Important Conversations: Talking to Kids About MoneyAnchin Private Client CenterMay 31, 2018
Initiating conversations about money is not typically easy, and many high-net worth families struggle with determining when to broach this topic with their children.
Some parents may fear that by discussing their wealth with children, the younger generation may lack the drive to be independently successful, assuming that they are sure to get a windfall at a certain age. Although the data in this area is new, there is some evidence suggesting that children who grow up learning about how money is earned may be more empowered to make smart decisions than those who unexpectedly have their family’s wealth thrust upon them later in life.
Of course, not all conversations about money are the same.
There are ways of engaging that may be more appropriate or effective at certain age levels. For example, many conversations that seem to have a financial aspect to them are really less about dollars and cents and more about values, decision-making and becoming a contributing member to society.
When discussing money with especially young children, most choose not to get into the specifics about the family’s wealth. These early conversations can be geared toward building a value set around topics such as money or philanthropy. As children mature, a family may feel more comfortable offering more specifics about the family’s situation.
Conversations with children: Financial lessons can actually start as early as three years old by slowly introducing the concept of needs versus wants in daily conversations. This little distinction can plant the seeds that may inform children’s later financial decision making.
Teaching kids about the family history is another way to help them understand the family’s wealth. For example, explaining that previous generations had very little and each generation improved on the one before could be one way to initiate the conversation. Parents may also want to introduce the concept of philanthropy by allowing children to select a cause to donate to each year based on their research or passions.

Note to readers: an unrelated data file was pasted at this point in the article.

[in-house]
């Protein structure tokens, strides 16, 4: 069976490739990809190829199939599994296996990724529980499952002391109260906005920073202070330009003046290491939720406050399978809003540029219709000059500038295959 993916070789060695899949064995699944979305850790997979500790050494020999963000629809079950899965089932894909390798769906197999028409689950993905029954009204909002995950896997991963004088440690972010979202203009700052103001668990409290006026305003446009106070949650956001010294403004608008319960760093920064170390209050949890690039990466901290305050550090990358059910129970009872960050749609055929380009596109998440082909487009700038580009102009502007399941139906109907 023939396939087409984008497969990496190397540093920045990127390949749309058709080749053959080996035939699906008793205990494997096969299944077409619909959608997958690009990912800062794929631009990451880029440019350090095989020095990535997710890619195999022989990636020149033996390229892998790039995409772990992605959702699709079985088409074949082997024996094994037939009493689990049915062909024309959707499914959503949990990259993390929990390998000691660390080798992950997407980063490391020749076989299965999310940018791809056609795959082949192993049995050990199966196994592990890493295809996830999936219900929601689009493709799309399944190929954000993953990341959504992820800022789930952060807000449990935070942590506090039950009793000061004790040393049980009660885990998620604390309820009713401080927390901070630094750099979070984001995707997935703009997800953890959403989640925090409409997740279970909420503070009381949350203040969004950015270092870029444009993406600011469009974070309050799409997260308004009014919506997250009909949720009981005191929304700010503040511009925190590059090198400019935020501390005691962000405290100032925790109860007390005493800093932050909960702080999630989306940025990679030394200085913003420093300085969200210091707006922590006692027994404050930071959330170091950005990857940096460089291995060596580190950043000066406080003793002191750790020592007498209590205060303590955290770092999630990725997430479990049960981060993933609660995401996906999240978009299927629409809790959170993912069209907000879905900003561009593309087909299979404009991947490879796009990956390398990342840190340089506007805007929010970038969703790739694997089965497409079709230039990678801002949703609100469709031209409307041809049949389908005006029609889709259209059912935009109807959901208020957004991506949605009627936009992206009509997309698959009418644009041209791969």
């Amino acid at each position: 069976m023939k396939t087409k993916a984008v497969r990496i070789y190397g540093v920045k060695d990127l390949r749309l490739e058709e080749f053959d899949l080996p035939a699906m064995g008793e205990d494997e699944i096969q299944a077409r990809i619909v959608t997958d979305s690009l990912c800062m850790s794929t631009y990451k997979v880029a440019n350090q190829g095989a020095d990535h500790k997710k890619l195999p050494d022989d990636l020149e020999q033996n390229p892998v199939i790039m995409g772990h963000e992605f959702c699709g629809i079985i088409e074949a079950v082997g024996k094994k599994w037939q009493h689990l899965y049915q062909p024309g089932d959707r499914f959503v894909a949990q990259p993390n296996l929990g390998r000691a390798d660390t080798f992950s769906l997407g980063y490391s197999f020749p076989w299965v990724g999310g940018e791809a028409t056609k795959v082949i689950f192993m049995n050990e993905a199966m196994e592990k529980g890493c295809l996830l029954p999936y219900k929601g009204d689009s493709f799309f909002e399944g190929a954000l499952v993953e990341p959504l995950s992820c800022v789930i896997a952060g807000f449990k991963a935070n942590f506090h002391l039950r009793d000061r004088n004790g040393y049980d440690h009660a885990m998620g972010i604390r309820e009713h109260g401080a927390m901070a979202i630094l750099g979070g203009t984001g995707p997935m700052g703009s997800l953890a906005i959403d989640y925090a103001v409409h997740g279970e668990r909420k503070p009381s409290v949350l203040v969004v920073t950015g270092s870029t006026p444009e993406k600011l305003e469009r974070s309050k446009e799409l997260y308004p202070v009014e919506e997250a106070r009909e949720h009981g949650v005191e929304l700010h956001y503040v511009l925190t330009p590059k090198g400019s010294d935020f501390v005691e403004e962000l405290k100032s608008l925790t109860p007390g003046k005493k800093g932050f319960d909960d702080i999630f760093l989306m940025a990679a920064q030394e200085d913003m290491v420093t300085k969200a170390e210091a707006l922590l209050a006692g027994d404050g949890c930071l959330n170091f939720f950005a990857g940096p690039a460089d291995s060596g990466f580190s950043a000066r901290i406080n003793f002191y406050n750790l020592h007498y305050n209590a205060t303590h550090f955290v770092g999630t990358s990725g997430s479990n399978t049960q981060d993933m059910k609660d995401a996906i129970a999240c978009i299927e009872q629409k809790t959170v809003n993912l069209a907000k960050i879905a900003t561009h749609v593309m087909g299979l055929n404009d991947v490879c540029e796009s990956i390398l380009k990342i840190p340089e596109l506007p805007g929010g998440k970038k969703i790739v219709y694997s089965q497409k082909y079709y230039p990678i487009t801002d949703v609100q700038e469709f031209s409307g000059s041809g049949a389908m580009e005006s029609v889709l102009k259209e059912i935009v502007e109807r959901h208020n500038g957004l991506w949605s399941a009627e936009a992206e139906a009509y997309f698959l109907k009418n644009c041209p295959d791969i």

Conversations with young adults: Often by the time children have finished college, money conversations have been going on for some time. Before a child graduates, or otherwise goes off on their own, parents may want to set clear guidelines for how the family wealth will be used. Parents may decide to help with bills or fund the occasional flight home, but paying for lavish expenses, such as vacations and dinners, may be out of the question. These decisions, as well as the reasoning behind them, could be a valuable learning opportunity.
As children progress through their twenties, parents may opt to discuss more specifics of their financial situation with them. Under some circumstances, it may even be appropriate to introduce the child to the family’s advisors to help provide a greater understanding about the family’s goals and strategies, even if specific numbers are not discussed.
Conversations with adult children: By the time children are in their thirties -- and possibly parents of their own -- money conversations may be more specific. At this stage, families are likely thinking about the eventual wealth transfer, even if it is more than twenty plus years away. Adult children can participate in certain financial planning meetings so that they are fully apprised of the family’s situation and if necessary, are prepared to participate in decision-making.
By setting a foundation early, parents may find that these conversations become easier and more natural as the child grows. Relying on the family’s trusted advisors to help facilitate difficult conversations and discuss wealth transfer strategies can help make the situation less daunting.